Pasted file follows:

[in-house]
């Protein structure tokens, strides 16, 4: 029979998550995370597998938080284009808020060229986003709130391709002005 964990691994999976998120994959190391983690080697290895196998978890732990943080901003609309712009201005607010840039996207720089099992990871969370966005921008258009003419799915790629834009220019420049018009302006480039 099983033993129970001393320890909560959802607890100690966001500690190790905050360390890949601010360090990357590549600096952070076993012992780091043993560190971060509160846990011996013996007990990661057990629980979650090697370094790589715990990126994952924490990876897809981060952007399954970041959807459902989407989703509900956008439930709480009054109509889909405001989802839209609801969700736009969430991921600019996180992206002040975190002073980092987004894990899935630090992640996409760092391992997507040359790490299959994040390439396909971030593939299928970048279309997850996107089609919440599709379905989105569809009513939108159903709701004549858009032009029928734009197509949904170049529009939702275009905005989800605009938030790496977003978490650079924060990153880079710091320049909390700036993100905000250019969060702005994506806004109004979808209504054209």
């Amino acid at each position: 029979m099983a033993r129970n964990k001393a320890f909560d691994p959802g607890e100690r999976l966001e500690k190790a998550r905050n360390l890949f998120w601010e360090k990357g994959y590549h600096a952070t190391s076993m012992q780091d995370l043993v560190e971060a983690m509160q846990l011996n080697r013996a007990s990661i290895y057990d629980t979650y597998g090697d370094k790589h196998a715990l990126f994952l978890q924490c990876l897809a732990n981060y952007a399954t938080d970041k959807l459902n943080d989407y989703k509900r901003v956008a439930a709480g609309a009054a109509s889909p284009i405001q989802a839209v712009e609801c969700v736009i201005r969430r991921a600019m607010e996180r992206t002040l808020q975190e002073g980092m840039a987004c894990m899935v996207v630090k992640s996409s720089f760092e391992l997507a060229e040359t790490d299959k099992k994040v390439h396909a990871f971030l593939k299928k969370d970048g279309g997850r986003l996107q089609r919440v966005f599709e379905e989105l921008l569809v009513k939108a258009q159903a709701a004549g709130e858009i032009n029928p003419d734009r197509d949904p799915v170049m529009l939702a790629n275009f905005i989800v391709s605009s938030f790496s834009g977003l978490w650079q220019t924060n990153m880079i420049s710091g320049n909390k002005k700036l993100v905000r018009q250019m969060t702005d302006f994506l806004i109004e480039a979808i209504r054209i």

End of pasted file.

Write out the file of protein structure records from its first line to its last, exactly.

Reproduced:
[in-house]
């Protein structure tokens, strides 16, 4: 029979998550995370597998938080284009808020060229986003709130391709002005 964990691994999976998120994959190391983690080697290895196998978890732990943080901003609309712009201005607010840039996207720089099992990871969370966005921008258009003419799915790629834009220019420049018009302006480039 099983033993129970001393320890909560959802607890100690966001500690190790905050360390890949601010360090990357590549600096952070076993012992780091043993560190971060509160846990011996013996007990990661057990629980979650090697370094790589715990990126994952924490990876897809981060952007399954970041959807459902989407989703509900956008439930709480009054109509889909405001989802839209609801969700736009969430991921600019996180992206002040975190002073980092987004894990899935630090992640996409760092391992997507040359790490299959994040390439396909971030593939299928970048279309997850996107089609919440599709379905989105569809009513939108159903709701004549858009032009029928734009197509949904170049529009939702275009905005989800605009938030790496977003978490650079924060990153880079710091320049909390700036993100905000250019969060702005994506806004109004979808209504054209």
């Amino acid at each position: 029979m099983a033993r129970n964990k001393a320890f909560d691994p959802g607890e100690r999976l966001e500690k190790a998550r905050n360390l890949f998120w601010e360090k990357g994959y590549h600096a952070t190391s076993m012992q780091d995370l043993v560190e971060a983690m509160q846990l011996n080697r013996a007990s990661i290895y057990d629980t979650y597998g090697d370094k790589h196998a715990l990126f994952l978890q924490c990876l897809a732990n981060y952007a399954t938080d970041k959807l459902n943080d989407y989703k509900r901003v956008a439930a709480g609309a009054a109509s889909p284009i405001q989802a839209v712009e609801c969700v736009i201005r969430r991921a600019m607010e996180r992206t002040l808020q975190e002073g980092m840039a987004c894990m899935v996207v630090k992640s996409s720089f760092e391992l997507a060229e040359t790490d299959k099992k994040v390439h396909a990871f971030l593939k299928k969370d970048g279309g997850r986003l996107q089609r919440v966005f599709e379905e989105l921008l569809v009513k939108a258009q159903a709701a004549g709130e858009i032009n029928p003419d734009r197509d949904p799915v170049m529009l939702a790629n275009f905005i989800v391709s605009s938030f790496s834009g977003l978490w650079q220019t924060n990153m880079i420049s710091g320049n909390k002005k700036l993100v905000r018009q250019m969060t702005d302006f994506l806004i109004e480039a979808i209504r054209i």